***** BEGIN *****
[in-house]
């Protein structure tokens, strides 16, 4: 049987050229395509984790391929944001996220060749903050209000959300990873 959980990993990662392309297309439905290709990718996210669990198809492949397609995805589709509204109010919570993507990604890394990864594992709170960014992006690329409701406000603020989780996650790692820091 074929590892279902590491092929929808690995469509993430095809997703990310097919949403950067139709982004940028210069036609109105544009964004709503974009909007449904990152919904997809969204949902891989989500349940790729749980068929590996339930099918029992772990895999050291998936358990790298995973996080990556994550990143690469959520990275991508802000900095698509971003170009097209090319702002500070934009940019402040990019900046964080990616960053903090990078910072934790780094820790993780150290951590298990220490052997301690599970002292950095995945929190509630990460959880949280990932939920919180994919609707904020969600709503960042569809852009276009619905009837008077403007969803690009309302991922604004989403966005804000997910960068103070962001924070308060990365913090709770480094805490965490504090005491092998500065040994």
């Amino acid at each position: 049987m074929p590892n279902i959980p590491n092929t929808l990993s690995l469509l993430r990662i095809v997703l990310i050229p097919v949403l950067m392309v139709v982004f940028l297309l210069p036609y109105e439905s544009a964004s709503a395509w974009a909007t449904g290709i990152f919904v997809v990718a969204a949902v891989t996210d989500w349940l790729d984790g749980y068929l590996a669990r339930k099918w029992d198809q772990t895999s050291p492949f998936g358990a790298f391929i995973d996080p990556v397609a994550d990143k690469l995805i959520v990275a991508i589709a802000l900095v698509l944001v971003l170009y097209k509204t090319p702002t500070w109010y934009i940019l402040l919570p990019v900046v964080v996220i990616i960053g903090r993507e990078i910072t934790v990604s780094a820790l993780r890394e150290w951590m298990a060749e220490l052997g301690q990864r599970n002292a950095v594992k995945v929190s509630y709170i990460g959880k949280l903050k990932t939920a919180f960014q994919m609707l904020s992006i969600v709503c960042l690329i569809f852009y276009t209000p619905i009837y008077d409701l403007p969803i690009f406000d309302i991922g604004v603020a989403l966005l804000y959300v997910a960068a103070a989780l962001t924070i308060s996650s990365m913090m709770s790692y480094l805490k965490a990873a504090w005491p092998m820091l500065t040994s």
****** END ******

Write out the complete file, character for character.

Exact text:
[in-house]
């Protein structure tokens, strides 16, 4: 049987050229395509984790391929944001996220060749903050209000959300990873 959980990993990662392309297309439905290709990718996210669990198809492949397609995805589709509204109010919570993507990604890394990864594992709170960014992006690329409701406000603020989780996650790692820091 074929590892279902590491092929929808690995469509993430095809997703990310097919949403950067139709982004940028210069036609109105544009964004709503974009909007449904990152919904997809969204949902891989989500349940790729749980068929590996339930099918029992772990895999050291998936358990790298995973996080990556994550990143690469959520990275991508802000900095698509971003170009097209090319702002500070934009940019402040990019900046964080990616960053903090990078910072934790780094820790993780150290951590298990220490052997301690599970002292950095995945929190509630990460959880949280990932939920919180994919609707904020969600709503960042569809852009276009619905009837008077403007969803690009309302991922604004989403966005804000997910960068103070962001924070308060990365913090709770480094805490965490504090005491092998500065040994």
């Amino acid at each position: 049987m074929p590892n279902i959980p590491n092929t929808l990993s690995l469509l993430r990662i095809v997703l990310i050229p097919v949403l950067m392309v139709v982004f940028l297309l210069p036609y109105e439905s544009a964004s709503a395509w974009a909007t449904g290709i990152f919904v997809v990718a969204a949902v891989t996210d989500w349940l790729d984790g749980y068929l590996a669990r339930k099918w029992d198809q772990t895999s050291p492949f998936g358990a790298f391929i995973d996080p990556v397609a994550d990143k690469l995805i959520v990275a991508i589709a802000l900095v698509l944001v971003l170009y097209k509204t090319p702002t500070w109010y934009i940019l402040l919570p990019v900046v964080v996220i990616i960053g903090r993507e990078i910072t934790v990604s780094a820790l993780r890394e150290w951590m298990a060749e220490l052997g301690q990864r599970n002292a950095v594992k995945v929190s509630y709170i990460g959880k949280l903050k990932t939920a919180f960014q994919m609707l904020s992006i969600v709503c960042l690329i569809f852009y276009t209000p619905i009837y008077d409701l403007p969803i690009f406000d309302i991922g604004v603020a989403l966005l804000y959300v997910a960068a103070a989780l962001t924070i308060s996650s990365m913090m709770s790692y480094l805490k965490a990873a504090w005491p092998m820091l500065t040994s």